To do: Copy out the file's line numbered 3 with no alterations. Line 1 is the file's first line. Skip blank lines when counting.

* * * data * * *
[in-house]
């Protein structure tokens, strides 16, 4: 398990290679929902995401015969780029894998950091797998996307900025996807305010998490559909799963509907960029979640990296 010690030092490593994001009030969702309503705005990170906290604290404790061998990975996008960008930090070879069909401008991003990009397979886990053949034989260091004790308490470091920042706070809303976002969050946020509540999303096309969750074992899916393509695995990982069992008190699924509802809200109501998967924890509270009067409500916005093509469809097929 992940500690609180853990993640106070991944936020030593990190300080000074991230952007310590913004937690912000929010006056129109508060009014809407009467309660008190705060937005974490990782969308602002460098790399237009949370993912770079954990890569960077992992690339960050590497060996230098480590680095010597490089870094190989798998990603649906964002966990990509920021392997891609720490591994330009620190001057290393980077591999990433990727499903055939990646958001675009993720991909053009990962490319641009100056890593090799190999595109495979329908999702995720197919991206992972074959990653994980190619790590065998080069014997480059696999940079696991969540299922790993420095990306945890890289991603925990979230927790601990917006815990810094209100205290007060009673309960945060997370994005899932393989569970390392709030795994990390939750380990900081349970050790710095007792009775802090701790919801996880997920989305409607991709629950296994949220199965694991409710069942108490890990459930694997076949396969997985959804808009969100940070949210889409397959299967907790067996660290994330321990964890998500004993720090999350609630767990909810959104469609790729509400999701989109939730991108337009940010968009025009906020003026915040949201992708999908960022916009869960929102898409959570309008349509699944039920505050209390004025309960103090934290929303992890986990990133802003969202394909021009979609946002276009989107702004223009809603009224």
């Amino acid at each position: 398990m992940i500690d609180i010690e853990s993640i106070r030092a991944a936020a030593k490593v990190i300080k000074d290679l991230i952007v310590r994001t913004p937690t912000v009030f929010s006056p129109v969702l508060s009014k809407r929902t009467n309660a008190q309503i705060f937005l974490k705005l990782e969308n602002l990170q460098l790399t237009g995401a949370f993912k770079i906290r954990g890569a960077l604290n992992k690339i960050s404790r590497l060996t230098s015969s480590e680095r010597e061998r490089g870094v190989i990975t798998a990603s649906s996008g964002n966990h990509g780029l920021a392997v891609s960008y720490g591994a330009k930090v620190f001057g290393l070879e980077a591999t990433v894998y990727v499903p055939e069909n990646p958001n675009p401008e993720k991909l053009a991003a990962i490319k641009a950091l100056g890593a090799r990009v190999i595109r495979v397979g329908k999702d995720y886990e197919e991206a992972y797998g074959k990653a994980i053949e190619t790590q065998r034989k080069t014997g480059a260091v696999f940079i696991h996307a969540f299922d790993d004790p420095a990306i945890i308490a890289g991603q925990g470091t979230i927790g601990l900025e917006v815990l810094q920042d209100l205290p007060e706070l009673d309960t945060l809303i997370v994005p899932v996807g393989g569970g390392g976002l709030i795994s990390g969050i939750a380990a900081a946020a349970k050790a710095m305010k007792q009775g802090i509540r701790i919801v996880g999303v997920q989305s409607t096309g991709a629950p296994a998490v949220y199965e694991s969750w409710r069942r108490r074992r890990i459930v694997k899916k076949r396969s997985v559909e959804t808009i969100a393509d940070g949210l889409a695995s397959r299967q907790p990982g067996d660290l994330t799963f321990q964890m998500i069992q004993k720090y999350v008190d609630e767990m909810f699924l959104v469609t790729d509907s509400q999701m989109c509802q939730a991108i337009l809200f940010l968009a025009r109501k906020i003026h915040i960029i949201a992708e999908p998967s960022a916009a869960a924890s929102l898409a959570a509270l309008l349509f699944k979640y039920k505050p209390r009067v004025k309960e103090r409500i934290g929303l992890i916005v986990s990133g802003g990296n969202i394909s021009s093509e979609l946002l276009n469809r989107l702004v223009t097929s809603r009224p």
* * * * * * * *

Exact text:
């Amino acid at each position: 398990m992940i500690d609180i010690e853990s993640i106070r030092a991944a936020a030593k490593v990190i300080k000074d290679l991230i952007v310590r994001t913004p937690t912000v009030f929010s006056p129109v969702l508060s009014k809407r929902t009467n309660a008190q309503i705060f937005l974490k705005l990782e969308n602002l990170q460098l790399t237009g995401a949370f993912k770079i906290r954990g890569a960077l604290n992992k690339i960050s404790r590497l060996t230098s015969s480590e680095r010597e061998r490089g870094v190989i990975t798998a990603s649906s996008g964002n966990h990509g780029l920021a392997v891609s960008y720490g591994a330009k930090v620190f001057g290393l070879e980077a591999t990433v894998y990727v499903p055939e069909n990646p958001n675009p401008e993720k991909l053009a991003a990962i490319k641009a950091l100056g890593a090799r990009v190999i595109r495979v397979g329908k999702d995720y886990e197919e991206a992972y797998g074959k990653a994980i053949e190619t790590q065998r034989k080069t014997g480059a260091v696999f940079i696991h996307a969540f299922d790993d004790p420095a990306i945890i308490a890289g991603q925990g470091t979230i927790g601990l900025e917006v815990l810094q920042d209100l205290p007060e706070l009673d309960t945060l809303i997370v994005p899932v996807g393989g569970g390392g976002l709030i795994s990390g969050i939750a380990a900081a946020a349970k050790a710095m305010k007792q009775g802090i509540r701790i919801v996880g999303v997920q989305s409607t096309g991709a629950p296994a998490v949220y199965e694991s969750w409710r069942r108490r074992r890990i459930v694997k899916k076949r396969s997985v559909e959804t808009i969100a393509d940070g949210l889409a695995s397959r299967q907790p990982g067996d660290l994330t799963f321990q964890m998500i069992q004993k720090y999350v008190d609630e767990m909810f699924l959104v469609t790729d509907s509400q999701m989109c509802q939730a991108i337009l809200f940010l968009a025009r109501k906020i003026h915040i960029i949201a992708e999908p998967s960022a916009a869960a924890s929102l898409a959570a509270l309008l349509f699944k979640y039920k505050p209390r009067v004025k309960e103090r409500i934290g929303l992890i916005v986990s990133g802003g990296n969202i394909s021009s093509e979609l946002l276009n469809r989107l702004v223009t097929s809603r009224p």